A State Emergency Service boss has expressed frustration with those who continue to take risks in flood water with more than 800 rescues made across the Northern Zone during this rain event.
SES Northern Zone deputy incident controller Superintendent Graeme Craig said he was alarmed at the number of rescues in the zone, which stretches from the Central Coast to Tweed Heads and has a headquarters in Metford.
"We've had a lighter event in the Hunter compared to other areas in the Northern Zone, but flood rescues are still occurring in the Hunter and that's because people are making life critical decisions to drive into floodwater," he said.
"It's a selfish action because they put our rescuers lives at risk to get them.
"We've had road infrastructure damages where there has been very significant pavement damage to the road. You don't know what's under there. With the volumes of water, there has been stagnation with vegetation rotting. So there are contaminated pockets of water you don't want to be in contact with. There has been sewerage overflow, so it's extremely hazardous from a health perspective but also from a life-threatening perspective."
While conditions are expected to clear from today, Superintendent Craig said the hard work would continue for SES teams.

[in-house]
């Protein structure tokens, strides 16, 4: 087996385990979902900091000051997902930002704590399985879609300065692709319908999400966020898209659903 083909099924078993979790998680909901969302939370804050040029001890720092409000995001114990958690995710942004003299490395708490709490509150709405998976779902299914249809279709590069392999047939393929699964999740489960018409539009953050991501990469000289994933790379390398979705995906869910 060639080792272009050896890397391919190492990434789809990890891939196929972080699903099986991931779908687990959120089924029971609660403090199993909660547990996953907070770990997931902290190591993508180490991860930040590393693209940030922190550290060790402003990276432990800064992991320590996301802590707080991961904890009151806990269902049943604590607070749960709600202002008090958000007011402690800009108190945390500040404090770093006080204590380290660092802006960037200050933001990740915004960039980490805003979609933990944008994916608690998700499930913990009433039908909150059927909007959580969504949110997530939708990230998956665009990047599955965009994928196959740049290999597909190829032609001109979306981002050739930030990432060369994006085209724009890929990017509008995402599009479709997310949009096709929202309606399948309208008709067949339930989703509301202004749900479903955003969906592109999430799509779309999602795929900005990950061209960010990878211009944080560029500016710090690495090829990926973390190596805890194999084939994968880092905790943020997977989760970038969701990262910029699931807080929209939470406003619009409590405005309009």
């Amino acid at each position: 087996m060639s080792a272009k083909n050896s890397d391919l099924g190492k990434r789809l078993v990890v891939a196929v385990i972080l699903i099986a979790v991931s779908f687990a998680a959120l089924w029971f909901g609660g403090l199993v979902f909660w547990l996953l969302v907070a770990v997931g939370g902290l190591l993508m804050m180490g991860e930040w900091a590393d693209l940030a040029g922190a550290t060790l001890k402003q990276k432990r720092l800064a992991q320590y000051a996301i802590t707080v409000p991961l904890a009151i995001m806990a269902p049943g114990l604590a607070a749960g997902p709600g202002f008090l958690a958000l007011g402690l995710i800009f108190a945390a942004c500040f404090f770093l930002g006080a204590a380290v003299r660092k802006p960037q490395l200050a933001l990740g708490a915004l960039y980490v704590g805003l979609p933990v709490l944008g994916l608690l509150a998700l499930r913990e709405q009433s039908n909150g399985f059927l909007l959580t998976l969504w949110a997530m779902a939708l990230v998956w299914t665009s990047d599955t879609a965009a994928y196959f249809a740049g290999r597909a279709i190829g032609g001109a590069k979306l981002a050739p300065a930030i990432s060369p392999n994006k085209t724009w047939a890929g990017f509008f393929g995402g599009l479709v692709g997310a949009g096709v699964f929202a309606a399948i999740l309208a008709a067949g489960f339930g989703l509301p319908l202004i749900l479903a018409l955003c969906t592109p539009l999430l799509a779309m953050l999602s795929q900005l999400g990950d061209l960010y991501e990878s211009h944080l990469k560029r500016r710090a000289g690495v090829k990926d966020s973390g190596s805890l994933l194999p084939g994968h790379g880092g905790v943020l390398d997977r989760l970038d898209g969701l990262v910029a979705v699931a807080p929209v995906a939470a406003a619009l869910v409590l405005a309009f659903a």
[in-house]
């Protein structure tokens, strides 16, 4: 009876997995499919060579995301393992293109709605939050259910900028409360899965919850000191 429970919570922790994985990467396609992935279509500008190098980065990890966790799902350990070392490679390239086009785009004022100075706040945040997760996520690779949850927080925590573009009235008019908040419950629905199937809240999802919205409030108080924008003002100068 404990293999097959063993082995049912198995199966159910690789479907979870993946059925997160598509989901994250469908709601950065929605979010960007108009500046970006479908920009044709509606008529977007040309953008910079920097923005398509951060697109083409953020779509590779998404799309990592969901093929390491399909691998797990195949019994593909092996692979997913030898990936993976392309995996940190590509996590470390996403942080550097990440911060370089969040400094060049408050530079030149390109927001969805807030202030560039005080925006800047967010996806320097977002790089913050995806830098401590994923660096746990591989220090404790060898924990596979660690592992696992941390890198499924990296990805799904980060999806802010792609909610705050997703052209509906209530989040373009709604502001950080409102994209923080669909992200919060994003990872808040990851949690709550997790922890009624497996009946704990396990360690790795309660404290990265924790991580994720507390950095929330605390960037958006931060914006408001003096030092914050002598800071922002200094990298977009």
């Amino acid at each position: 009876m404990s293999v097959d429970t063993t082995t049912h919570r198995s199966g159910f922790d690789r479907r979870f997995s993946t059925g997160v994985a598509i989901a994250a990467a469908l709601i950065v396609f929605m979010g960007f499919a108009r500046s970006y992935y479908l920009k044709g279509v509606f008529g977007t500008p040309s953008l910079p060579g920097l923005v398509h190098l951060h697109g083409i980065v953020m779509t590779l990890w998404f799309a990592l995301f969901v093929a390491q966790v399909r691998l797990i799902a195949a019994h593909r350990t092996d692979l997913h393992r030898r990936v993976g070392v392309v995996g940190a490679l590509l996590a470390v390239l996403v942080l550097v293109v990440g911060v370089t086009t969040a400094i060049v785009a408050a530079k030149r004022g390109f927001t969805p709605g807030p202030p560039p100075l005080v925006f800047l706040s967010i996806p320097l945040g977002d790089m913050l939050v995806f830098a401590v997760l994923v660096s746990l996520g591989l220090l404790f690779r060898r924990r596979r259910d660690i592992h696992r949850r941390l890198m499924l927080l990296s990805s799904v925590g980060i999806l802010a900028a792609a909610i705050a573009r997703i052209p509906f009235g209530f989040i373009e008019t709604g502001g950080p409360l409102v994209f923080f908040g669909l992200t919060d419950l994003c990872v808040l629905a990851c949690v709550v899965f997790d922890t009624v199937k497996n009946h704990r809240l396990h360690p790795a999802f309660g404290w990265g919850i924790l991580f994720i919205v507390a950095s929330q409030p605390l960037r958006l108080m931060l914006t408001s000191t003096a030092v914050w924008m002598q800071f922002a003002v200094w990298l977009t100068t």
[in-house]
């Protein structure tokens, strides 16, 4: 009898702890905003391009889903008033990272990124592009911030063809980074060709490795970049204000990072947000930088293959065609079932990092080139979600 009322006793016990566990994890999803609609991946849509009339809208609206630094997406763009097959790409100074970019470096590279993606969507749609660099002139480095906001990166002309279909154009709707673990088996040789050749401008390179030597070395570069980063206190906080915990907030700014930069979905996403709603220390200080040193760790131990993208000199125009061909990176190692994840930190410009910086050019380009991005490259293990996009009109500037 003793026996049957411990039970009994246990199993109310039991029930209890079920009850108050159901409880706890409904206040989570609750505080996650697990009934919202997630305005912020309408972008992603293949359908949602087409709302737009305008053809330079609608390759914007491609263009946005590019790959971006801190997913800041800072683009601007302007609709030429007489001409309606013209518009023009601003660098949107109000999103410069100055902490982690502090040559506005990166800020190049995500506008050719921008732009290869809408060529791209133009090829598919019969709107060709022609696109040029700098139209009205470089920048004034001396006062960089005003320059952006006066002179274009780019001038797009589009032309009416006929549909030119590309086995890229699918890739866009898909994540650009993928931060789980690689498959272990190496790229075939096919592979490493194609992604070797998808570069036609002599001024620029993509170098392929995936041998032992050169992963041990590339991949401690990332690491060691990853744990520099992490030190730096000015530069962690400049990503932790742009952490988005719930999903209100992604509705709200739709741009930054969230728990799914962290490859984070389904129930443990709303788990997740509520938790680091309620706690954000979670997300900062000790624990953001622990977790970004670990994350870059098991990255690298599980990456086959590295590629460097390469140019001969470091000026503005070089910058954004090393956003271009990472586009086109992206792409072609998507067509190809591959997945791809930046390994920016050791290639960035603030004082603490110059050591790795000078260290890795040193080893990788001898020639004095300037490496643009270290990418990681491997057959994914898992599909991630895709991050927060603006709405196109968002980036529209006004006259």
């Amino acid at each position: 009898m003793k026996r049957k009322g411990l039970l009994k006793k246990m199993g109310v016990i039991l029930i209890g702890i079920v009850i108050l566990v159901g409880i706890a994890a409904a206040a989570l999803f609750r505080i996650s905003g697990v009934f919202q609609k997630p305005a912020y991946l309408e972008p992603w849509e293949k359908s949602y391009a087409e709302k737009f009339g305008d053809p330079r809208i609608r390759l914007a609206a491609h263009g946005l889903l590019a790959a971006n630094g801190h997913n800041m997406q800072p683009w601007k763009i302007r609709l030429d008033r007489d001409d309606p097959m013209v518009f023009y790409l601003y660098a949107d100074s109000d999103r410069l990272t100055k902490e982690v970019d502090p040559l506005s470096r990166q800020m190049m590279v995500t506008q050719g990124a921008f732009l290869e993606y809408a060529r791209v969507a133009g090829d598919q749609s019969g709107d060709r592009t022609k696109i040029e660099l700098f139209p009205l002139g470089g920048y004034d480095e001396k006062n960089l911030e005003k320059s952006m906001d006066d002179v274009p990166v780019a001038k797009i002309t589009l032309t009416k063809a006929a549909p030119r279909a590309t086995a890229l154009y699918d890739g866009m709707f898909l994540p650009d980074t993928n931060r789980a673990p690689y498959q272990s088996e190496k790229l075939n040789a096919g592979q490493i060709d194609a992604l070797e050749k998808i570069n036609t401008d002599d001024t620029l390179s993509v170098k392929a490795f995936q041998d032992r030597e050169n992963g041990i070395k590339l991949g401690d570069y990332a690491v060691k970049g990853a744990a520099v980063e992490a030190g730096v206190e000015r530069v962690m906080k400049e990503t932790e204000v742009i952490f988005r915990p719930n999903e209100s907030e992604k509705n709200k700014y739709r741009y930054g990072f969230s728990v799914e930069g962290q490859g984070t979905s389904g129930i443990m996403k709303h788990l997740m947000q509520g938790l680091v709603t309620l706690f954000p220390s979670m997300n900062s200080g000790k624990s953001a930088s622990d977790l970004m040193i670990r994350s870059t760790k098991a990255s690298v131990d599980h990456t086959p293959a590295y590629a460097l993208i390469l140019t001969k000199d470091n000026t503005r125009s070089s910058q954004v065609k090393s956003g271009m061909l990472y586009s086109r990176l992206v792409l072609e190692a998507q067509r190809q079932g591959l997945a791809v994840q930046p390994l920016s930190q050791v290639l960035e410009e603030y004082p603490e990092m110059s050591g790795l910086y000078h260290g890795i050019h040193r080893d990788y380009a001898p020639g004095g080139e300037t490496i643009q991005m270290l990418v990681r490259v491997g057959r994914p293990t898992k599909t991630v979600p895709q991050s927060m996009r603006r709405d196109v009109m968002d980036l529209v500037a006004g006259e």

"There won't be any rest for us as an agency for a considerable period to come yet," he said. "Even though the weather might fine up, we'll continue to operate until we complete the jobs but also until the risk as a result of this event has passed. Even though there might be no rain, the runoff will be significant as the rivers continue to flow downstream. Some of these floods can take a week until they exit out to sea."
Superintendent Craig said there would also be a "significant effort" in recovery.
"With the likely reduction in rainfall it will allow us to start to clear any of the residual work and allow us to transition to recovery," he said. "That will include the repatriation of people back to evacuated communities.
"These things can go on for many months and even years. Some council areas with a lot of dirt road infrastructure will have significant wash aways.
"One of the things I can absolutely attest to is the passion of our volunteers. They're there to support the community and they will do it until they can't do it any longer. We are conscious of fatigue and that's why a lot of interstate assistance has been brought in to give our locals a break."